Consumer News

Neurocore and ‘the Brink of Madness’

NAD finds brain performance company lack competent and reliable evidence for cognitive claims.


Consumer News

Neurocore and ‘the Brink of Madness’

This past winter a Floridian “was on the brink of madness and . . . didn’t know what to do.” Enter Neurocore, a brain performance company with centers in Florida and Michigan, that asserts:

“[S]cientists have discovered that the brain can change. It’s not hard-wired. The brain’s neuroplasticity enables it to be flexible and dynamic. With training and brain exercises at Neurocore, you may make healthy changes in your brain’s structure that allow it to operate better, so you feel better.”

Based on representations like this, client-on-the-brink sought treatment at Neurocore’s Boca Raton center. Thirty sessions later, at a total cost of about $2,000, the Floridian was feeling better, saying, “Neurocore really helped calm me down and get a hold of myself and my anxiety/focus.”

There are dozens of similar testimonials published by Neurocore on its website and social media pages. In fact, has complied a database of well over 100 examples of Neurocore claiming directly and through the use of testimonials that it provides a scientifically proven brain-based treatment for anxiety, panic attacks, ADHD, autism, insomnia, depression, migraines and more.

The problem for Neurocore, however, is that a recent review by The National Advertising Division (NAD) is the advertising industry’s self-regulatory body administered by the Council of Better Business Bureaus. found that the company does not have competent and reliable scientific evidence to substantiate any of its health-related advertising claims. NAD reviewed more than 21 studies submitted by Neurocore as evidence that its neurofeedback brain training program could treat, cure, and/or alleviate the symptoms of ADHD, anxiety, depression, autism, memory problems, migraines and sleep issues. NAD concluded in a 17-page opinion that none of the studies submitted by Neurocore adequately supported the medical treatment claims being made by the company. As a result, NAD recommended that Neurocore stop making the following type of marketing claims:

  • Overcome ADHD – without drugs
  • How to Overcome Adult ADHD Drug-free (and Improve Your Daily Life in the Process)
  • Control Anxiety without medication
  • Drug-free program to help curb the symptoms associated with Autism
  • Strengthen your brain to fight depression – without medication
  • Stay sharp for years to come
  • Don’t miss out on life’s precious moments
  • Stop migraines before they start

NAD also recommended that Neurocore refrain from claiming that 90 percent of kids with ADHD, 90 percent of people with anxiety, and 91 percent with depression reported improvement after completing Neurocore’s brain training program. NAD further recommended that Neurocore “discontinue its testimonials which claim that Neurocore clients have reduced or eliminated the need for medication for ADHD, Anxiety, Depression, memory problems, migraines or sleep disorders and further cautioned the advertiser to discontinue its use of testimonials which make claims that the advertiser could not support.”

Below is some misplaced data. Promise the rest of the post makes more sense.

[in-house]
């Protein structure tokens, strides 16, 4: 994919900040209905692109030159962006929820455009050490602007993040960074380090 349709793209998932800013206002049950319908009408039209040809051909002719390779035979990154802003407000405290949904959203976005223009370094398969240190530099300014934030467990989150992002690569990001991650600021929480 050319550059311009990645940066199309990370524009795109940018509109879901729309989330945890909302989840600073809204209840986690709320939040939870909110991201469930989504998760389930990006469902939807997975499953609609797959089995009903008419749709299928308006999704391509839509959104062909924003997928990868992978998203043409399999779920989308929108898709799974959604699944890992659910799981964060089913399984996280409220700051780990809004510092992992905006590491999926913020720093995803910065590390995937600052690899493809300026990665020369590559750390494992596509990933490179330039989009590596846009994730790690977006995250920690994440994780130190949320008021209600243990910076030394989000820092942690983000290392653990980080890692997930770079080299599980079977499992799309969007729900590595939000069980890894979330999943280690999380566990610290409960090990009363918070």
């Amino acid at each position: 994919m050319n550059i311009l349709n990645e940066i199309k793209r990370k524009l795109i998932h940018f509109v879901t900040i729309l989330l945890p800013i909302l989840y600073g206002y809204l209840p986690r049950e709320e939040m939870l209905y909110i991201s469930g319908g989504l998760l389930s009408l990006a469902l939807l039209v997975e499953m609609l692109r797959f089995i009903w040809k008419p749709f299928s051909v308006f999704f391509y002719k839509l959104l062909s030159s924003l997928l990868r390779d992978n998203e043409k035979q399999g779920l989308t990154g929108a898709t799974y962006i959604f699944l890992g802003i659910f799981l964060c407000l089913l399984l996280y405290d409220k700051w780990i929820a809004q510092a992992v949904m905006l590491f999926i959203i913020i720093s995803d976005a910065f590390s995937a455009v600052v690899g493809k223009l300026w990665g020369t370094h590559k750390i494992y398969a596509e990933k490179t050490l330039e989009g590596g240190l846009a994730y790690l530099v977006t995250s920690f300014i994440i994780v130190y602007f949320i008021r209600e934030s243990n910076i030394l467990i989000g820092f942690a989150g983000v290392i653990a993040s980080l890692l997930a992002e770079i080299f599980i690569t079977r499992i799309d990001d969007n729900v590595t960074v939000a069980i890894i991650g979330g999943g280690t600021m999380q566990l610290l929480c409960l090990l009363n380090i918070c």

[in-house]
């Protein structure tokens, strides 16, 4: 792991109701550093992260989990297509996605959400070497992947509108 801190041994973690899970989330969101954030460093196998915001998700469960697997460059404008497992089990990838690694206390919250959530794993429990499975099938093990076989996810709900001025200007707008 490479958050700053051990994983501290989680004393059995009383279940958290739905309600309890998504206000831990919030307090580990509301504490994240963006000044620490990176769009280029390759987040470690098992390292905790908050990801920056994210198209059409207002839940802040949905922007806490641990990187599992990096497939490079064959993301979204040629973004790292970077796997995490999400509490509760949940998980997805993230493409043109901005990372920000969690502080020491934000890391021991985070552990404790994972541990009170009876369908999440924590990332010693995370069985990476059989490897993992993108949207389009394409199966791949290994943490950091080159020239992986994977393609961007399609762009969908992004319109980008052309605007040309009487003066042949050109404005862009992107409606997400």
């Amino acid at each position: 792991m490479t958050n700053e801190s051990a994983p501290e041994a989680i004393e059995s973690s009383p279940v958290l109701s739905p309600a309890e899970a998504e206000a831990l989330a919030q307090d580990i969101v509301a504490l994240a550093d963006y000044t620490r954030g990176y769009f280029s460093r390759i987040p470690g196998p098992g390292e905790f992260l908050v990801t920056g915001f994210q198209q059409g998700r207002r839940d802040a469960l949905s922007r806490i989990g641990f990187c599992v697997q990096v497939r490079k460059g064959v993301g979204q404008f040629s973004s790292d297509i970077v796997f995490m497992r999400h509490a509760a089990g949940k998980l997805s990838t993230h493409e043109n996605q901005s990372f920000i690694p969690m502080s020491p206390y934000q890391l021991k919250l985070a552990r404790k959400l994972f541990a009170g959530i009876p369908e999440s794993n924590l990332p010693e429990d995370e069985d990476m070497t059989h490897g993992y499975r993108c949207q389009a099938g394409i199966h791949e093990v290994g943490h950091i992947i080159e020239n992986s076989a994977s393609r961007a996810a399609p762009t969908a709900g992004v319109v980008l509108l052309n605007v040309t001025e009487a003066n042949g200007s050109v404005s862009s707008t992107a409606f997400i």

While NAD’s review of Neurocore’s marketing was limited to its website, the company also maintains an active presence on Facebook, Twitter and YouTube, and makes similar disease-treatment claims on these social media platforms, as is evidenced from this small sampling on Facebook compiled by

1 of 5


Neurocore intends to appeal NAD’s finding to the National Advertising Review Board (NARB) stating that it “stands firmly behind the accuracy and integrity of the results reported by the clients who complete its program, and strongly believes that the testimonials of its clients are truthful, accurate, and representative of the typical client experience.” And despite NAD’s findings, Neurocore currently has an A rating with the BBB. (UPDATE 8/23/17: Neurocore’s BBB rating has been changed to NR, or No Rating. Read more about BBB ratings here.)

Neurocore was founded in 2004, and seven years later partnered with The Windquest Group, which is the family investment firm of Dick and Betsy DeVos, the U.S. Secretary of Education. Its CEO, Mark Murrison, has indicated that Neurocore seeks to expand nationally. As of September 2016, Neurocore’s client base was about 60 percent children, who have issues ranging from ADHD to autism to anxiety.

In an attempt to increase its outreach to an older clientele, Neurocore’s chief medical officer, Majid Fotuhi, has developed a Memory Boot Camp program to meet the needs of “an aging population.” It is Dr. Fotuhi’s opinion that “four out of the five causes behind Alzheimer’s disease, dementia and other cognitive impairments can be treated, and symptoms can be reversed.” His Memory Boot Camp, designed for people 55 or older, seeks to treat these issues at Neurocore centers.

Given that Neurocore targets two vulnerable populations (kids with disabilities and the elderly) with inappropriate disease-treatment claims, it would seem a prime target for FTC intervention. In the past, the FTC has taken action against companies marketing autism supplements, memory supplements, and brain games, to name a few.

Read more of’s coverage on cognitive claims here.

UPDATE 9/25/20: In January 2020, NARB referred advertising claims by Neurocore to the FTC after determining that Neurocore was not complying with the panel’s recommendations despite saying it would. In April 2020, the FTC informed NARB that it was closing out its investigation after discussions with Neurocore that resulted in the company clarifying efficacy claims based on client outcome data and adding clear and conspicuous disclosures. “Accordingly, we have determined not to take additional action at this time,” the FTC said.

You Might Be Interested In